Portfolios are like personalities - one that is balanced is usually preferable.

  • "At the moment, there remains a lot of nervousness and we continue to see wide swings. However, the signs are things are stabilising around a new lower level."

    So is it settling or volatile? And this new level -- after a week! How does he know? Who's to say something doesn't spook the market ("a lot of nervousness") and we get another round of sell-offs, taking us back below FTSE100 5000?

    Debt is still the big problem and people are unwilling to spend. The lunatics in the US asylum are willing to let their debt grow, because they don't like the idea of taxing the rich (the fairest way out of the problem) or cutting the benefits to the poor (the normal solution). So their debt is going to continue to be a problem for a long time.

    The Europeans can't bring themselves to do the correct thing and bring political union closer together. Going back to individual currencies would be seen as retrograde (and a failure) but moving forward to a eurobond is a very big pill to swallow. Having said that those that put the eurozone together knew this, so really the plan is working.

    And we sit on the sidelines worried that when the US and Europe get their acts together our banking sector will go down the pan, and with it our economy (so ha, the South East can suffer what the rest of us have been suffering for years).

    But apart from that, everything is smelling of [STRIKE]sh...[/STRIKE] roses.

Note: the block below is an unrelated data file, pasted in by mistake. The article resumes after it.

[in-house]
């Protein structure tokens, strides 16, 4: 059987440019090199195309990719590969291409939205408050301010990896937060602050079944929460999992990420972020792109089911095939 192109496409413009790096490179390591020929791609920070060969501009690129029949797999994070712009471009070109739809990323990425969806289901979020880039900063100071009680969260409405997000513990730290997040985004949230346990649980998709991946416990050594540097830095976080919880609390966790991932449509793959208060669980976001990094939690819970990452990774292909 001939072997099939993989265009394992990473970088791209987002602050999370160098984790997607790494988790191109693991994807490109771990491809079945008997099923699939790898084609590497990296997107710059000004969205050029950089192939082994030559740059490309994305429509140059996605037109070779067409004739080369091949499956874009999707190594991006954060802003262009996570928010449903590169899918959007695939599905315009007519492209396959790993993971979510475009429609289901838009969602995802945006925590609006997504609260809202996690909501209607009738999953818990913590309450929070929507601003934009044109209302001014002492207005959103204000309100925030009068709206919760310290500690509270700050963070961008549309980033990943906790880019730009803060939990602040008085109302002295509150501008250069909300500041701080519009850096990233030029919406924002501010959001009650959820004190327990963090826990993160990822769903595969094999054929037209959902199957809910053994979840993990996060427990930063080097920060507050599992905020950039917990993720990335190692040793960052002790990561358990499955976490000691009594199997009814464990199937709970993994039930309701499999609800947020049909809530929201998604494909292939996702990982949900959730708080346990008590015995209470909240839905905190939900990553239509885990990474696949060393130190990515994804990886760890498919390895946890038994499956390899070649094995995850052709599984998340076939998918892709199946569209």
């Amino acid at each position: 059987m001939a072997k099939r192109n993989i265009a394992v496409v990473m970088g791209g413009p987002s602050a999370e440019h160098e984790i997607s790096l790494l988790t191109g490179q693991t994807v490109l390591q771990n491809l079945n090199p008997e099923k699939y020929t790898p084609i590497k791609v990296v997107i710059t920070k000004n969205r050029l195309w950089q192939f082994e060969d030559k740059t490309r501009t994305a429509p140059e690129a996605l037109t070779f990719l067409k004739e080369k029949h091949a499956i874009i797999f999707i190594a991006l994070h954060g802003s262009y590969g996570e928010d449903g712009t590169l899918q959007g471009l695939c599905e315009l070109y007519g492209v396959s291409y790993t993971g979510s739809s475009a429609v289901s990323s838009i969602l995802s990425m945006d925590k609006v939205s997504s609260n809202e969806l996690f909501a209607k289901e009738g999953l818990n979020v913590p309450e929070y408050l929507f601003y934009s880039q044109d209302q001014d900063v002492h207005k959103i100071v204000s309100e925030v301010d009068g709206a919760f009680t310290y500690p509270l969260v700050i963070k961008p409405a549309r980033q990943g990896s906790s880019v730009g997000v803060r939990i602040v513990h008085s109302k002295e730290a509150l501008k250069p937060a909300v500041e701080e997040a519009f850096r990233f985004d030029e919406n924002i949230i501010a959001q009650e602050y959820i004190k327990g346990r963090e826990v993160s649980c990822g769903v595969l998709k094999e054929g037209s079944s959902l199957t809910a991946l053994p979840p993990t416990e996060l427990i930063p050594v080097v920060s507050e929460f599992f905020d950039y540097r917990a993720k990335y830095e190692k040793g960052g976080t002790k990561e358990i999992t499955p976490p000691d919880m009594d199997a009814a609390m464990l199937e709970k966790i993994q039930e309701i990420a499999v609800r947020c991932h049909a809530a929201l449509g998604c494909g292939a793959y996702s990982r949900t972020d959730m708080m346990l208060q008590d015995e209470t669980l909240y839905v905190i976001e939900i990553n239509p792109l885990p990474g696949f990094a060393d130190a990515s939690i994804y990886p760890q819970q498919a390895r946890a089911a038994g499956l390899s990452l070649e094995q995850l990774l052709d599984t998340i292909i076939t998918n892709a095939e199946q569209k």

• Make the most of any bad market days. I think the volatility may well ease off. As someone said 'settling at a lower level'.
  • bendixbendix Forumite
    5.5K posts
    DiggerUK wrote: »
    Mmmmm, so we have a commentary from somebody without any interest in the subject.

    Says one of the two posters who never miss an opportunity to post links to spurious commentators saying what a great investment gold is . . .

    Not that you have any exposure to gold yourself, right Digger?
  • gadgetmindgadgetmind Forumite
    11.1K posts
    Ninth Anniversary 10,000 Posts Combo Breaker
    > If you have an adviser ask them what the fund managers are saying and doing.

    Fund managers are saying, "Invest your money with me, I promise (1) to beat the market and keep your money safe (1), but will take 2% of it every year for the privilege. Meanwhile, Advisers take 5% up front and then 0.5%+ pa for recommending (1) that "XYZ Emerging Market Amplifier" is where you ought to be investing.

    (1) - The value of these promises and advice may go up and down.
    I am not a financial adviser and neither do I play one on television. I might occasionally give bad advice but at least it's free.

    Like all religions, the Faith of the Invisible Pink Unicorns is based upon both logic and faith. We have faith that they are pink; we logically know that they are invisible because we can't see them.
  • dunstonhdunstonh Forumite
    101.7K posts
    Part of the Furniture 10,000 Posts Name Dropper Combo Breaker
    Meanwhile, Advisers take 5% up front and then 0.5%+ pa for recommending (1) that "XYZ Emerging Market Amplifier" is where you ought to be investing.

    Now there is a blast from the past.... 5% up front that is. Those days are long gone.

    The FSA did a review of up front commissions some years ago (and monitored them over multiple 6 month reporting periods) and found the average was 1.8% up front.

    That said, RDR will see figures close to 5% come back in for small investors as the current model of cross subsidy is banned. Medium and larger investors should see charges come down more.
    I am an Independent Financial Adviser (IFA). The comments I make are just my opinion and are for discussion purposes only. They are not financial advice and you should not treat them as such. If you feel an area discussed may be relevant to you, then please seek advice from an Independent Financial Adviser local to you.